Newsletter No. 31 - July 2010
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1. The UK Emergency
Budget – Much Worse
2. Book Reviews
(1) Mary Mellor,THE FUTURE
OF MONEY: From Financial Crisis to Public Resource
(2) Clark McGinn, OUT OF POCKET:
How Collective Amnesia lost the world its wealth, again
(3) John Stewart, PRIME MINISTER
(4) Fred Harrison, THE PREDATOR CULTURE: The
Roots and Intent of Organised Violence
3. Further Points of Interest
(1) Latest "Tax Justice Focus" -
on Land Value Taxation
(2) Free Lunch
Blogspot 21 June on banking
and land monopolies
(3) Elected European officials call for a European
(4) Financial Times Deutschland praises "Creating
(5) Resistance to Corporate Domination
(a) "Taming The Corporations",
Austin Mitchell & Prem Sikka
(b) Benefit cheats compared with corporate
(c) GM food and the Food Standards Agency;
a sinister bid
(d) Agrarian Renaissance versus Corporate
(e) Campaign for Real Farming
4. Population Growth
1. THE UK EMERGENCY BUDGET - MUCH WORSE THAN
The UK Coalition Government's Emergency
Budget proposals of 22 June ignored a huge
potential source of expenditure saving and public
revenue. It has been estimated
at £200 billion (click
It consists of: the hidden subsidies that we
all pay to commercial banks because our governments
give them the privilege of creating our national money
supply as part of their profit-making business; and the
lost money we would be benefiting from if
new money was created as public revenue and spent into
circulation by the government on purposes that meet
Political and media reporting and debate about the
recent UK budget has been limited to conventional questions:
does it strike a proper balance between rich
and poor, between tax increases and
public spending cuts, and between a Keynesian
and a Thatcher/Reagan economic response to our
potentially disastrous prospects? Decision-makers and
mainstream commentators appear to be totally unaware
that monetary reform could change our prospects
dramatically for the better by providing a very
significant contribution to paying back our huge deficit.
As well as that contribution to our immediate needs,
there are other overwhelming arguments for monetary
reform. They require no academic economic teaching
to understand, just common sense. They include the following.
(1) In a more "normal" context,
if the banks are allowed to create over 95% of our money
as interest-bearing debt, the only way to maintain
a financially sustainable situation is to let
more money continually, in order that borrowers
can pay the interest on the debt already created. That
systematically creates inflation, a more
indebted society, and a growing gap
between rich and poor.
(2) "Normal" situations can't
last very long when money is created that way. As profit-making
businesses competing with one another, commercial banks
are inevitably under pressure to create too much money;
that causes recurrent booms which end
in busts; in busts the banks will not create
enough money to meet society's needs; then they
can hold the government to ransom to
bail them out with enough taxpayers' money to enable
them to lend us what should be our own!
(3) Allowing the banks to decide how almost all the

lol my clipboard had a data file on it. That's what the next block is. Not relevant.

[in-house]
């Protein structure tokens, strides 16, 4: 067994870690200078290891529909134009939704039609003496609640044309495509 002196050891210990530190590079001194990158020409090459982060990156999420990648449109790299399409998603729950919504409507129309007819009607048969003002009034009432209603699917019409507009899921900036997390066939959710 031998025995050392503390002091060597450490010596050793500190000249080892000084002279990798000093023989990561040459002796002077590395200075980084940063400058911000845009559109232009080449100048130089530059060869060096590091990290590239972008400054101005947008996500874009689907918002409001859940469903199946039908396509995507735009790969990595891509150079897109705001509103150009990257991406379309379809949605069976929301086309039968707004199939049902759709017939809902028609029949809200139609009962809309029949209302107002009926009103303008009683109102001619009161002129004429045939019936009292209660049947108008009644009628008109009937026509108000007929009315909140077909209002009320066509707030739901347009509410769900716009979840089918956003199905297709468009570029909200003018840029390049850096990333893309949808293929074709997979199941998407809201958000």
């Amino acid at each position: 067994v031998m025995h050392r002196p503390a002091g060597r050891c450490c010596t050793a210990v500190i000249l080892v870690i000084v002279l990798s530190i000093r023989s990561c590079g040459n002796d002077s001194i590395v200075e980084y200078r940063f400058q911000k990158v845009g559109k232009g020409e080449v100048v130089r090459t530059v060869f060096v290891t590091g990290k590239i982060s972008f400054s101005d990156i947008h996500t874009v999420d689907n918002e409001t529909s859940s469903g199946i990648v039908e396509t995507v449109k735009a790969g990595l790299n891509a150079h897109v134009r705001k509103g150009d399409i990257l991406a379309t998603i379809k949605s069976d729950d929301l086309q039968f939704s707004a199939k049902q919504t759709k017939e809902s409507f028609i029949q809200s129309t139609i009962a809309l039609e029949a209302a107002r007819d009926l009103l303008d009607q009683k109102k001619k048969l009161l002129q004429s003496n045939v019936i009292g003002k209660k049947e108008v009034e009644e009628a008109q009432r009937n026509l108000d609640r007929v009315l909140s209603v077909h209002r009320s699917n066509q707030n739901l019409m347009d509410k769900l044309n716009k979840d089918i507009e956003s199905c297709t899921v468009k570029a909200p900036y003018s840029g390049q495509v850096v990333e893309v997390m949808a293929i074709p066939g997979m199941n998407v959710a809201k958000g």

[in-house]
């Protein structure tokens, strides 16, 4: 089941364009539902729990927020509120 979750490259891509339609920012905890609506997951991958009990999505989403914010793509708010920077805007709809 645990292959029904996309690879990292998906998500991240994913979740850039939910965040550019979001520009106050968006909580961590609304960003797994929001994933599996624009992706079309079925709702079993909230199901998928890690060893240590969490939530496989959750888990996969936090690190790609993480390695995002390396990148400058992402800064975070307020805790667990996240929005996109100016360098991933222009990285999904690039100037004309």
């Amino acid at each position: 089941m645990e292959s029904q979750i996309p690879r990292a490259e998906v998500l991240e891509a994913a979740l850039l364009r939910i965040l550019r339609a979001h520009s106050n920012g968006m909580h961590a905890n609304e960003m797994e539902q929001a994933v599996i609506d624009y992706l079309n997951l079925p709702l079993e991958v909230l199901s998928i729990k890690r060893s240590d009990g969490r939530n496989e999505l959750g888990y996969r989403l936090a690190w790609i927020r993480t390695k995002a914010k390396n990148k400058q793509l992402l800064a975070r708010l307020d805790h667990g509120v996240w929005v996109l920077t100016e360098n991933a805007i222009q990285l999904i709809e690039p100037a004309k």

money in society is used on its first entry into
circulation, and to be paid interest on it as it
circulates until it is repaid,
distorts the economy in favour
of activities profitable to the banks,
imposes a hidden charge on everyone
who uses money, and
subsidises the banking industry,
and so reduces the efficiency of the
services it offers.
All these problems could be avoided by transferring
to an agency of the state (the Bank of England) the function
creating all the national money debt-free to
meet the monetary objectives laid down by the government;
giving it to the government as public revenue to
be spent into circulation under democratic budgetary
The present out-of-date, undemocratic way
of managing national money supplies is a central part
of how the world's money system now
operates perversely as a whole, nationally and internationally.
Citizens of other countries also suffer unnecessarily from
it, as the G8 and G20 meetings last month in Canada confirmed.
2. BOOK REVIEWS
(1) Mary Mellor, THE
FUTURE OF MONEY: From Financial Crisis to Public
Press, 2010, 208pp, £13.99.
This is essential reading for anyone
seriously wanting to understand the money system and
Its chapter headings are as follows:
2. The Privatisation of Money
3. 'People's Capitalism': Financialisation and Debt
4. Credit and Capitalism
5. The Financial Crisis of 2007-08
6. Lessons from the Crisis
7. Public Money and Sufficiency Provisioning.
It concludes that:
"money is a public
resource that should be used to provision human societies
on the basis of social justice, wellbeing and environmental
responsibility. A steady state economy would
be possible if the money system was not driven by the
demands of debt-based money, financial accumulation
and profit-driven growth. Money
should be reclaimed and democratised for the benefit
of the whole of society and the natural world."
Inevitably there are some disputable points in the book.
For example Gordon Brown did not make the Bank
of England independent from the state (page
54). The Bank is an agency of the state. It is required
to implement monetary policy objectives published by
the elected government and parliament, and then to account
to them for what it has done.
What Brown did was to take responsibility for
decisions on changing interest rates away from
politicians competing to serve their own electoral
objectives, and give it to the Bank of England
to respond professionally to what it thinks
is the right way to meet the public monetary policy objectives
the government has given it.
Another criticism could be that the book's title
claims too much. The future of money and how
it shapes the way we live won't entirely depend on
how governments organise the creation and management
of the money supply.
That will continue to play a dominant part. But how